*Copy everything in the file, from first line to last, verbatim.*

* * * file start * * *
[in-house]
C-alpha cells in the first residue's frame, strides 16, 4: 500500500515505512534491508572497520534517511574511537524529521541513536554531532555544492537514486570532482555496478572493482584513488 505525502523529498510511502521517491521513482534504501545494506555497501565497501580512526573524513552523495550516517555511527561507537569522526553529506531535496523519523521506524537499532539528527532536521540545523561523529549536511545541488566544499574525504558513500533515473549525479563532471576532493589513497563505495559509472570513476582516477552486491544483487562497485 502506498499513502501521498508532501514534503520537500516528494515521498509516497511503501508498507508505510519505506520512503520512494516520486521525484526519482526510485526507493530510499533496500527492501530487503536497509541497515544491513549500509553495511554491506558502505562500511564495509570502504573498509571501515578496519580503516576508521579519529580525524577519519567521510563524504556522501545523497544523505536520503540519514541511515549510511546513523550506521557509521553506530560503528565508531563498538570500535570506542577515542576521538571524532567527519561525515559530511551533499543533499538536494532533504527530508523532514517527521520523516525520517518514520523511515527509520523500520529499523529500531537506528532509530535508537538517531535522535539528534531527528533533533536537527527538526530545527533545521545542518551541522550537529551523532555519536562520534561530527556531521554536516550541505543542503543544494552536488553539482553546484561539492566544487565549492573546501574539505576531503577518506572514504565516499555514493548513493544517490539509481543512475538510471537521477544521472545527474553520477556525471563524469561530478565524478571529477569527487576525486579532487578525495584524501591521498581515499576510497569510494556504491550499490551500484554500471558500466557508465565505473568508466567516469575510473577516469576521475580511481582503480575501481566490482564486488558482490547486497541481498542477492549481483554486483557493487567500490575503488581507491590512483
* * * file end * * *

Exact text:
[in-house]
C-alpha cells in the first residue's frame, strides 16, 4: 500500500515505512534491508572497520534517511574511537524529521541513536554531532555544492537514486570532482555496478572493482584513488 505525502523529498510511502521517491521513482534504501545494506555497501565497501580512526573524513552523495550516517555511527561507537569522526553529506531535496523519523521506524537499532539528527532536521540545523561523529549536511545541488566544499574525504558513500533515473549525479563532471576532493589513497563505495559509472570513476582516477552486491544483487562497485 502506498499513502501521498508532501514534503520537500516528494515521498509516497511503501508498507508505510519505506520512503520512494516520486521525484526519482526510485526507493530510499533496500527492501530487503536497509541497515544491513549500509553495511554491506558502505562500511564495509570502504573498509571501515578496519580503516576508521579519529580525524577519519567521510563524504556522501545523497544523505536520503540519514541511515549510511546513523550506521557509521553506530560503528565508531563498538570500535570506542577515542576521538571524532567527519561525515559530511551533499543533499538536494532533504527530508523532514517527521520523516525520517518514520523511515527509520523500520529499523529500531537506528532509530535508537538517531535522535539528534531527528533533533536537527527538526530545527533545521545542518551541522550537529551523532555519536562520534561530527556531521554536516550541505543542503543544494552536488553539482553546484561539492566544487565549492573546501574539505576531503577518506572514504565516499555514493548513493544517490539509481543512475538510471537521477544521472545527474553520477556525471563524469561530478565524478571529477569527487576525486579532487578525495584524501591521498581515499576510497569510494556504491550499490551500484554500471558500466557508465565505473568508466567516469575510473577516469576521475580511481582503480575501481566490482564486488558482490547486497541481498542477492549481483554486483557493487567500490575503488581507491590512483